Tuesday, June 19, 2012

Pager, you're my nemesis

Yeah, I know. She's a precious little thing with skinny legs and a face to die for, and she gives the best little rough kisses imaginable. But sometimes, when I'm trying to get her to take her meds and she's thwarting me at every turn, I am at a loss what to do about this little Pager package.

Pagent/Pager came to me with a bit of kennel cough and a mild staph infection, and two different antibiotics she needs to take for some days still. 

But she was confused by hot dogs, and would only tentatively take a piece in her mouth and then chew it the way most dogs chew lettuce--with tongue flailing about and bits of hot dog flying out the sides. Now she eats them, but still chews them thoroughly and thoughtfully--so that a pill tucked into one is easily discharged out the side of her mouth. 

Most foods you'd think would be exciting get the same treatment. In fact, what's the only food she gets excited about? Dry kibble! And how do you hide a pill in dry kibble?

Especially at first, when she really was barely eating anything, my only recourse was to stick each pill down her throat then stroke her throat to make it go down. But she hated that, and I felt like an absolute monster making her do it. 

Now she's more curious about more foods, but still not the kind of food inhaler that makes administering pills a piece of cake. So, I thought, I'll outsmart the little lunatic. I'll grind up the tablet and empty the powder out of the capsule, and combine the powder with a concoction of heavy cream and tuna fish. What dog could refuse that?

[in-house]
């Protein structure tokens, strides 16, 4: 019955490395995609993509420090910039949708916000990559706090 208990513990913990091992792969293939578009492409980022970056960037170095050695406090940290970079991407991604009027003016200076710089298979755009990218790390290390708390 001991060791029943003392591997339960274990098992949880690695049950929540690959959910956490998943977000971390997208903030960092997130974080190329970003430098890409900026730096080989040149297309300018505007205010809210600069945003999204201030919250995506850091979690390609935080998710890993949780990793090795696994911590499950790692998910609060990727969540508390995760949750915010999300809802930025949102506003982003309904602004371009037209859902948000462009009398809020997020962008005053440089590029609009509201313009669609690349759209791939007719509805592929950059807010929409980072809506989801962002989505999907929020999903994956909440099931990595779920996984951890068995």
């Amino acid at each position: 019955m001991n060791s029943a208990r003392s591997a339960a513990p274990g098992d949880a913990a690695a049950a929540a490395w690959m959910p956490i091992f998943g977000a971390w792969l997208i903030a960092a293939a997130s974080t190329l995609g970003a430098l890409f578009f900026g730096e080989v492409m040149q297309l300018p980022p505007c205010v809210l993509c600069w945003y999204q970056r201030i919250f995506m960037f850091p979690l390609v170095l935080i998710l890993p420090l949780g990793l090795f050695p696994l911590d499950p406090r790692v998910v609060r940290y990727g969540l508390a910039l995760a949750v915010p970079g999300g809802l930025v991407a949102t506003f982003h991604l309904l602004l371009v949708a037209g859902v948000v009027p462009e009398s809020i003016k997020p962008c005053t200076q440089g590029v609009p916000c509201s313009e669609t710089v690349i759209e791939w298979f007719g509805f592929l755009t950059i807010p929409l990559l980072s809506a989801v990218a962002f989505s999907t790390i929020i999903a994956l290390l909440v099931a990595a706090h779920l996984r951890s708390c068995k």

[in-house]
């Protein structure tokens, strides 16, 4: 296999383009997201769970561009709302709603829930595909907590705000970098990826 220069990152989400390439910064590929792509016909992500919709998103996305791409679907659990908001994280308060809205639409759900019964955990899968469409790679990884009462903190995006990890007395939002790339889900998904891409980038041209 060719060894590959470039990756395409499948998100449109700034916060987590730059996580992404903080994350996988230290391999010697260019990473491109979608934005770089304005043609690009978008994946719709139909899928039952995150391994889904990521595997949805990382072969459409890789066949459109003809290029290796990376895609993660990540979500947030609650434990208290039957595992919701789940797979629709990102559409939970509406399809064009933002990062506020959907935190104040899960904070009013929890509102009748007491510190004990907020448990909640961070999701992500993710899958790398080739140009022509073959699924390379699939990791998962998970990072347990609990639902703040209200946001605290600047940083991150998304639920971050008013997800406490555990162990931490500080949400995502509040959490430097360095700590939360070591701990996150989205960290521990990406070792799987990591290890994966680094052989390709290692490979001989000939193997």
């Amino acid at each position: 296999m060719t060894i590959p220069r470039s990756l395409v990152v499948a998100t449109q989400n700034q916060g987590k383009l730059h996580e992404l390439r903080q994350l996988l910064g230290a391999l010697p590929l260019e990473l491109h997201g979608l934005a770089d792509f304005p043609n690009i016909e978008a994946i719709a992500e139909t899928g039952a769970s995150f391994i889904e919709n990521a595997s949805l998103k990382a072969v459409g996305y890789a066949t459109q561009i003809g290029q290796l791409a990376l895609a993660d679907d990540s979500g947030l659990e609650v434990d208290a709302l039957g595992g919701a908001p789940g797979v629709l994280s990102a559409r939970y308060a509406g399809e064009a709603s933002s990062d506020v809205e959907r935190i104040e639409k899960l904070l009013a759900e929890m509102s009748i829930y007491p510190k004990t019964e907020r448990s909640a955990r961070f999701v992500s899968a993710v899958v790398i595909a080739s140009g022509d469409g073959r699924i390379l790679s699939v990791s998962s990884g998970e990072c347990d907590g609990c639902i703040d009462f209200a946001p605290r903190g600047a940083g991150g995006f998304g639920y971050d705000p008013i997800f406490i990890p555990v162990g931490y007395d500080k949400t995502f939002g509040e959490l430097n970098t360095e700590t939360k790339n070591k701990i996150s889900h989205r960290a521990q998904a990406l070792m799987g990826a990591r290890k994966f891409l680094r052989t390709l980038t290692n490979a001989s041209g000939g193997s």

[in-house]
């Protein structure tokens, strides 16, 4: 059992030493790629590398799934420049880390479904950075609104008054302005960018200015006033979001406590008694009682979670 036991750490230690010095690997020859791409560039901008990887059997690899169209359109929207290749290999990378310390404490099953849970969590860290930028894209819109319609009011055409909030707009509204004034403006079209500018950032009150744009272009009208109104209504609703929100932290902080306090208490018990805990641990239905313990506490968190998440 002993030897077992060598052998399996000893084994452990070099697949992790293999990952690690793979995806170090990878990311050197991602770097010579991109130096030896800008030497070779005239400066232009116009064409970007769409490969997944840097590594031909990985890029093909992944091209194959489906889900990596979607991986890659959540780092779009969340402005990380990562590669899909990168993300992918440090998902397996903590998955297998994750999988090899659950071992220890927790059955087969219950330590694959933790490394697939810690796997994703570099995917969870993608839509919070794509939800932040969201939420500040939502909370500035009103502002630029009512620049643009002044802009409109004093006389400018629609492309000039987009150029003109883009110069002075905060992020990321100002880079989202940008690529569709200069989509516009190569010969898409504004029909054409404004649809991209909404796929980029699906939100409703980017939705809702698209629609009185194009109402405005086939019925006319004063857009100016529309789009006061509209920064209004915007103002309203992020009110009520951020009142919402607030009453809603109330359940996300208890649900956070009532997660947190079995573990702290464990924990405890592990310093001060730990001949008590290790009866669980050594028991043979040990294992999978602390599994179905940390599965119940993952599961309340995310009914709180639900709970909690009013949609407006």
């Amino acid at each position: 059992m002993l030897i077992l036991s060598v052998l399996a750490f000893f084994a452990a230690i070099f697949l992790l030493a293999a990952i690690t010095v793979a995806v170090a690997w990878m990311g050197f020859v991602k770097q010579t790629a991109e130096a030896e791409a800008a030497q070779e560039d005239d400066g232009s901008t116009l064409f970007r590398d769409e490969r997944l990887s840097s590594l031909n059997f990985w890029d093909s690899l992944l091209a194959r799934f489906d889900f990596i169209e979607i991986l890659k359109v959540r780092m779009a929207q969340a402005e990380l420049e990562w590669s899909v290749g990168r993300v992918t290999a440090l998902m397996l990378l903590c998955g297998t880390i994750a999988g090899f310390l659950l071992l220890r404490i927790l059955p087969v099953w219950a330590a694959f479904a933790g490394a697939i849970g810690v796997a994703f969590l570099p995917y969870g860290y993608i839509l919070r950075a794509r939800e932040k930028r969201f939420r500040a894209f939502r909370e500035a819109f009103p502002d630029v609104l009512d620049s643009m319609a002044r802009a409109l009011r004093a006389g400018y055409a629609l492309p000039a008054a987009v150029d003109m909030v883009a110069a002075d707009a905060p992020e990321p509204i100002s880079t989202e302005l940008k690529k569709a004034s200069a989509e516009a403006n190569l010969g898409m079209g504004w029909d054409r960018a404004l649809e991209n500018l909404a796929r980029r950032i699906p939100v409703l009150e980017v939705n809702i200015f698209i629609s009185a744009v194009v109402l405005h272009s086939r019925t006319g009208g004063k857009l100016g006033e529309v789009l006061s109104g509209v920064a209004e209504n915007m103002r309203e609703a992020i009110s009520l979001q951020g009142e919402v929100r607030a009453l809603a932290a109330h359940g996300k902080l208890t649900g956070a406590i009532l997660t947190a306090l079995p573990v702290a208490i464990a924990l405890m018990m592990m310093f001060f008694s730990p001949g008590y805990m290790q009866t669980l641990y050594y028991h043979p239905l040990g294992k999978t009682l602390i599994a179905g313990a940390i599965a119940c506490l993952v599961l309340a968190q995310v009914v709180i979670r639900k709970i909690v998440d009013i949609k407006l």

This dog! Apparently creamy tuna is still not exciting, at least when it has a hint of doxycycline and cephalexin. 

So I mixed some dry kibble in, and she finally showed some interest! Though only enough to eat a few bites before wandering away nervously.

Bleep it, I thought, I give up. The damage to her psyche from taking the bloody meds is going to be worse than the damage to her physical form from not taking them. So I went off to write on my computer and stew, though I brought the forsaken bowl with me. 

And then, when I was contentedly checking my email and not worrying about the consequences of Pager not taking her meds--in short, when the air had cleared and there was no social pressure weighing down upon our little hesitant eater--she came over and began to eat. She ate a good amount of her creamy fishy med-soaked dry food before dropping off to sleep. 

The moral of the story is that with a fearful dog, patience and time are often your best allies. And as I have observed with my anxious boy Lamar, pressure to perform can really get in the way of a dog behaving naturally and as both you and the dog would like. 

Tuna fish may be one ticket to success, but a calm, relaxed attitude is even better! 


  1. Pagent is such a sweetie. Our Barney was horrible at taking meds too. He used to chew everything too and spit the pill out. I found cheese whiz or peanut butter worked best. Yes, our dogs do teach us patience. :)

  2. Mr. Picky won't take pills, they have to go in peanut butter or cream cheese. Of course if I stuck them in butter he would eat it. He loves butter.

    It sounds like you've figured it out perfectly. Of course in my house if she didn't eat it right away Delilah would. :-)

  3. Hi Kirsten, my dad "hides" my pills inside Greenie's "pill pockets". They come in different flavors like Beef, Chicken and an allergy duck & pea formula. I like the taste and yes, I know there's a pill in there but that's okay. Check it out here http://www.greenies.com/dogs.aspx#/products/dog-pill-pockets